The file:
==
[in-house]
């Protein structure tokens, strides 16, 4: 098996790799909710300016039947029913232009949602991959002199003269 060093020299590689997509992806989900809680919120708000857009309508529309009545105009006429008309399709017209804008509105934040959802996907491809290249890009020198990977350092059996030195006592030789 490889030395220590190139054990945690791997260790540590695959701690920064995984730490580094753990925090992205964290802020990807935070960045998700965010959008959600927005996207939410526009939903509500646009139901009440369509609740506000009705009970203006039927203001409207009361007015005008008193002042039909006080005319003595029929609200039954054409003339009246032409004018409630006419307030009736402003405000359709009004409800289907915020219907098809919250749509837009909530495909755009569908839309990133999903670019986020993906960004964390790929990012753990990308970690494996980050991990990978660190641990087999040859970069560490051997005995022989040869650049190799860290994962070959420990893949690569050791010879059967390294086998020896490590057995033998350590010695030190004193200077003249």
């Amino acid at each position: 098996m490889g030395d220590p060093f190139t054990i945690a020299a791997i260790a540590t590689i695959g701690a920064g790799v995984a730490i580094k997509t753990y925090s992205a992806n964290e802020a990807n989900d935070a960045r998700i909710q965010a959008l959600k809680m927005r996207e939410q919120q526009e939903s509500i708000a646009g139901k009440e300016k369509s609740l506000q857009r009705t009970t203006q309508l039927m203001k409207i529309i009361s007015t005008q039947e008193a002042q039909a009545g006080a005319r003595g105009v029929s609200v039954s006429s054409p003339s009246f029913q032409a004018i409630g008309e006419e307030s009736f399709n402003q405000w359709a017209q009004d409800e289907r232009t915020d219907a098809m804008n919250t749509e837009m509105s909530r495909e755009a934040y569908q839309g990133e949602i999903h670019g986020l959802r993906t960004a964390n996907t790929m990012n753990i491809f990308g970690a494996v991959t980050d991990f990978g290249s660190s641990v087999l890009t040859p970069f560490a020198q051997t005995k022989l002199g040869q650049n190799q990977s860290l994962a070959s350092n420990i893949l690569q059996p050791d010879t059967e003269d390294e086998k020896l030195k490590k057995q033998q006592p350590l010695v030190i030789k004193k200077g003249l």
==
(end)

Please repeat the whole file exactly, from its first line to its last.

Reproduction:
[in-house]
């Protein structure tokens, strides 16, 4: 098996790799909710300016039947029913232009949602991959002199003269 060093020299590689997509992806989900809680919120708000857009309508529309009545105009006429008309399709017209804008509105934040959802996907491809290249890009020198990977350092059996030195006592030789 490889030395220590190139054990945690791997260790540590695959701690920064995984730490580094753990925090992205964290802020990807935070960045998700965010959008959600927005996207939410526009939903509500646009139901009440369509609740506000009705009970203006039927203001409207009361007015005008008193002042039909006080005319003595029929609200039954054409003339009246032409004018409630006419307030009736402003405000359709009004409800289907915020219907098809919250749509837009909530495909755009569908839309990133999903670019986020993906960004964390790929990012753990990308970690494996980050991990990978660190641990087999040859970069560490051997005995022989040869650049190799860290994962070959420990893949690569050791010879059967390294086998020896490590057995033998350590010695030190004193200077003249």
């Amino acid at each position: 098996m490889g030395d220590p060093f190139t054990i945690a020299a791997i260790a540590t590689i695959g701690a920064g790799v995984a730490i580094k997509t753990y925090s992205a992806n964290e802020a990807n989900d935070a960045r998700i909710q965010a959008l959600k809680m927005r996207e939410q919120q526009e939903s509500i708000a646009g139901k009440e300016k369509s609740l506000q857009r009705t009970t203006q309508l039927m203001k409207i529309i009361s007015t005008q039947e008193a002042q039909a009545g006080a005319r003595g105009v029929s609200v039954s006429s054409p003339s009246f029913q032409a004018i409630g008309e006419e307030s009736f399709n402003q405000w359709a017209q009004d409800e289907r232009t915020d219907a098809m804008n919250t749509e837009m509105s909530r495909e755009a934040y569908q839309g990133e949602i999903h670019g986020l959802r993906t960004a964390n996907t790929m990012n753990i491809f990308g970690a494996v991959t980050d991990f990978g290249s660190s641990v087999l890009t040859p970069f560490a020198q051997t005995k022989l002199g040869q650049n190799q990977s860290l994962a070959s350092n420990i893949l690569q059996p050791d010879t059967e003269d390294e086998k020896l030195k490590k057995q033998q006592p350590l010695v030190i030789k004193k200077g003249l």